Teresa, it’s time to ‘bury the ratchet’

Published 9:27 am Monday, May 16, 2016

Back in February I wrote about the 15 year anniversary of the death of Dale Earnhardt. A quick glance at the calendar yesterday reminded me of another commemoration.

In about two weeks, May 25 to be exact, they will announce the 2017 nominees to the NASCAR Hall of Fame in Charlotte.

2016 also marks six years since “The Intimidator” was voted in.

That also marked one of the last times I saw Dale’s widow, Teresa, smiling and happy in the presence of his children. It was the night of his induction back in 2010.

I bring this up now because I’m saddened to hear Teresa has re-ignited a feud with Dale’s kids over the use of his name and her protection of his legacy.

Other than Libby (Mrs. George Armstrong) Custer, I don’t think there’s been another widow in American history that has fought harder to protect their late spouse’s reputation and name.

I understand why Teresa has kept a low profile. When Dale died in 2001 I was at Rockingham the following week for the Dura Lube 400 and at a press conference she said she would be grieving for a very long time.

She’s kept her word. We lost a hero; this lady lost a husband.

How do you reconcile life in a sport that made your husband rich and famous, only to claim his life? That leads me to further understand why she doesn’t want to maintain a constant presence in a sport that took him from her. I get why racing isn’t a priority in her life anymore – conflicting emotions.

But now what I can’t understand is why this latest conflict?

In case you weren’t aware, Kerry Earnhardt – Dale’s oldest son – has started a homebuilding business and line of furniture that he named “The Earnhardt Collection”. Teresa went to court and sued Kerry over the use of the Earnhardt name; then after the courts ruled in Kerry’s favor, she filed an appeal in federal court over a U.S. Patent Office ruling that denied her challenge to the “Earnhardt Collection”, claiming it was trademark infringement.

Huh!?! Over the man using his own name? The one he was, uhm, born with.

C’mon, Teresa, cut it out. First she estranged yourself – even in business terms – from Dale’s kids. Face it, she ran Junior away from DEI (Dale Earnhardt Incorporated), then she did little as that business was run into the ground. She then refused to loan out race cars and memorabilia to the NASCAR Hall Of Fame, and now this. How long will this continuing battle over his legacy, his estate, and the racing enterprise that bore his name go on?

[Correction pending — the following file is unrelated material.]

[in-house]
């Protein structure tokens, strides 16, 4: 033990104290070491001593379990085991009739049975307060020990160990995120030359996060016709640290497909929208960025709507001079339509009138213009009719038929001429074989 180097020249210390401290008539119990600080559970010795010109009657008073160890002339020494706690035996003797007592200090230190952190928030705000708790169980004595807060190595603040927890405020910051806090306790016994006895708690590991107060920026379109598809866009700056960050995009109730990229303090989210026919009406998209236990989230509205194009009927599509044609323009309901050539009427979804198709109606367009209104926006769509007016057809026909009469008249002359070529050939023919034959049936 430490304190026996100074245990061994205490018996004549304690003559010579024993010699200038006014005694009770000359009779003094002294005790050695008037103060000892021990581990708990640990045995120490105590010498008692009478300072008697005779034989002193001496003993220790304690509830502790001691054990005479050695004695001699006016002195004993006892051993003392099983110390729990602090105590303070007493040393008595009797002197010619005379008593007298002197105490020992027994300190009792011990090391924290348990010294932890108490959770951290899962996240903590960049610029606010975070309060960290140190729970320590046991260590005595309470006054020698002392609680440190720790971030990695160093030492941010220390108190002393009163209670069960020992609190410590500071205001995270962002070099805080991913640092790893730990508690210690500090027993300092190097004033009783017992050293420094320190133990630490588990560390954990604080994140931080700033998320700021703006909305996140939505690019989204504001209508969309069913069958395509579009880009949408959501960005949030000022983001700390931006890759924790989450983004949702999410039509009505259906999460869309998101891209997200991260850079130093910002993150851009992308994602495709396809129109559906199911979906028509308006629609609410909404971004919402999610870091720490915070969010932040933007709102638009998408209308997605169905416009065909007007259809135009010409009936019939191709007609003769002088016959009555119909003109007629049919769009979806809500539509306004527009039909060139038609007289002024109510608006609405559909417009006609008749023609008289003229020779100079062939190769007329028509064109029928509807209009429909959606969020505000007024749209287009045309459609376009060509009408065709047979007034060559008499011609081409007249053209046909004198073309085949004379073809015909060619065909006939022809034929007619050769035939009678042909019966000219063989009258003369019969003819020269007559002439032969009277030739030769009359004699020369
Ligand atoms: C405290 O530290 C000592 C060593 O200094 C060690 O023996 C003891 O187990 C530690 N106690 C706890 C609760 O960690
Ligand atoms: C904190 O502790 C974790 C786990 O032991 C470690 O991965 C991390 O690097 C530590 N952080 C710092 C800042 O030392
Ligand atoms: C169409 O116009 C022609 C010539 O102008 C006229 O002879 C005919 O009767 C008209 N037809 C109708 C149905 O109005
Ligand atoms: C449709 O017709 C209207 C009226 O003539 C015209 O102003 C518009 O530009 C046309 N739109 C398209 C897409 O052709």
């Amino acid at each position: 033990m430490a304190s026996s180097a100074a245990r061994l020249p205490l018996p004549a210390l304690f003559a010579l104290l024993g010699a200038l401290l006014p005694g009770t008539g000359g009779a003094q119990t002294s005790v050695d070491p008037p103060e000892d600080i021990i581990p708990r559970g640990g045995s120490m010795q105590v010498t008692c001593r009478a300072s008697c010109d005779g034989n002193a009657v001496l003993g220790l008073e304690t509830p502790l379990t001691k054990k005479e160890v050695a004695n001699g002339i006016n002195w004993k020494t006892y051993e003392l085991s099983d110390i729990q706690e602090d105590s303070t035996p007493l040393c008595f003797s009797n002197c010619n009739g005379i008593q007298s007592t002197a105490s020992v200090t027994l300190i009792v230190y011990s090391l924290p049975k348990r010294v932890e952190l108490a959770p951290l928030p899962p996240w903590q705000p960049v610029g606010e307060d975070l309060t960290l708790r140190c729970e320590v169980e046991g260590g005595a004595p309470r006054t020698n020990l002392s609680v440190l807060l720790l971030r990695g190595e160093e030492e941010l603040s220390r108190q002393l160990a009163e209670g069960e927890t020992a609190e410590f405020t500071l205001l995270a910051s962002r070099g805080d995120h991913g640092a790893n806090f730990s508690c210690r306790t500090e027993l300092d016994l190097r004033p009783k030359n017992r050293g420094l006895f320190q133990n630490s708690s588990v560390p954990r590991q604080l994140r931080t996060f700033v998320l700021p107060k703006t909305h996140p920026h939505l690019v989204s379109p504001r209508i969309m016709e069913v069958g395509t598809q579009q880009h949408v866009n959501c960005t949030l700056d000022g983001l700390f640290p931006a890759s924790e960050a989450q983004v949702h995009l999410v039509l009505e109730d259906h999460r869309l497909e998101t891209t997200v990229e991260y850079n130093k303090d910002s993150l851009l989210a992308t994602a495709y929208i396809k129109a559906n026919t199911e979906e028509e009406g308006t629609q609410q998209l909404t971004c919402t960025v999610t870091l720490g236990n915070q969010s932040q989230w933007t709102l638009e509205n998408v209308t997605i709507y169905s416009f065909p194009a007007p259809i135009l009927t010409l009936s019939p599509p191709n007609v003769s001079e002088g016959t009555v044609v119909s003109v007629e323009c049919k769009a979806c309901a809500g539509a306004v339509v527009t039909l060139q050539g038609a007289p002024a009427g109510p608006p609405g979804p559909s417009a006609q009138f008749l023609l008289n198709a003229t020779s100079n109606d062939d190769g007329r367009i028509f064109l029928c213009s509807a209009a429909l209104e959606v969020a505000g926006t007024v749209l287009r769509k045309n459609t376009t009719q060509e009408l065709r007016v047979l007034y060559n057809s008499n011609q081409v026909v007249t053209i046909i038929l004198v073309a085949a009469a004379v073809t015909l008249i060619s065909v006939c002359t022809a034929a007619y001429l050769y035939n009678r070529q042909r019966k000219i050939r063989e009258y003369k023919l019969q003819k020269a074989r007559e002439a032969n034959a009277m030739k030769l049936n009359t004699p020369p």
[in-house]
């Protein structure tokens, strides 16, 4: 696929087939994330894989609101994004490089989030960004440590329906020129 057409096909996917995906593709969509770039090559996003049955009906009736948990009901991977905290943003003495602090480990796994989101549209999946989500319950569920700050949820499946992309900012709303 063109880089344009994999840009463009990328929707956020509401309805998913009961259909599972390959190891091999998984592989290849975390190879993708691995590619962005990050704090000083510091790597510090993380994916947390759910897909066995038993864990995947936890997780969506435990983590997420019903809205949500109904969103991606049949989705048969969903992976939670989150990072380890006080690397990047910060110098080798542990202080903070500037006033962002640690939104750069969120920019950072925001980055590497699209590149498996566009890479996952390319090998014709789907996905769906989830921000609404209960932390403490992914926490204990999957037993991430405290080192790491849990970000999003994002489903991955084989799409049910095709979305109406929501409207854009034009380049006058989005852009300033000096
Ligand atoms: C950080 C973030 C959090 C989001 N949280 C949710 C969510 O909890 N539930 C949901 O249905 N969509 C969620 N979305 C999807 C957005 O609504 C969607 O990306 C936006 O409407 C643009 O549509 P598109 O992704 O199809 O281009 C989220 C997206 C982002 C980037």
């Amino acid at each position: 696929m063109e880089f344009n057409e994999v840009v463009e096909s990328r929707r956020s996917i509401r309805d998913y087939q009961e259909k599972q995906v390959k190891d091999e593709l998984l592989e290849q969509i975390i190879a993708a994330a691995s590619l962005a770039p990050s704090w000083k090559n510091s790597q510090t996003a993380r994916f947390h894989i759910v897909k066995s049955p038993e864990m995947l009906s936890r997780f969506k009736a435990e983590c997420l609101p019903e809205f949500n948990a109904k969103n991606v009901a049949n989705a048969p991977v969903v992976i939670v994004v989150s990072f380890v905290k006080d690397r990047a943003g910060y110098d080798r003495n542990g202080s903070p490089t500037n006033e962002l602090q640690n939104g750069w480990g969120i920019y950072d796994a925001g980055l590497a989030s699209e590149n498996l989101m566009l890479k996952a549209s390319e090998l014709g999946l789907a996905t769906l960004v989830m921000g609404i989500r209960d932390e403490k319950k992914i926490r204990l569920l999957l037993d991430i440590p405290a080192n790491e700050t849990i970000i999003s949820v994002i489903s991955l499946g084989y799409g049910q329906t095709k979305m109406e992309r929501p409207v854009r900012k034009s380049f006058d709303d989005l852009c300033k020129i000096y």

If Teresa thinks sheltering Dale’s memory behind closed doors – keeping it all to herself at the exclusion of us fans – and fans to be – and that this somehow endears him to us even more, lady you’re wrong.

This was a man who kept his Sportsman race car in his Dad’s old garage behind his mother’s house after Ralph Earnhardt had passed away. Why? It’s because he loved and believed in family. This is why he helped launch his kids’ racing careers and built an empire. Surely she has to get it: he wanted his children to use the Earnhardt name to succeed and further careers on their own, like any good father would do.

When Junior started JR Motorsports the first person he hired to run it was his sister, Kelly Cale. Between the two of them they helped make Junior NASCAR’s ‘Most Popular Driver’. Kerry didn’t have that same success on the track or off, but don’t you think Dale would have wanted him to cash in on the family name?

Teresa supports Taylor Nicole – Dale’s baby daughter – in her accomplishments and endeavors, as any mother would, and that’s admirable.

Now how about spreading the love, and maybe burying the ratchet.


Gene Motley is a Staff Writer at Roanoke-Chowan Publications. Contact him at gene.motley@r-cnews.com or 252-332-7211.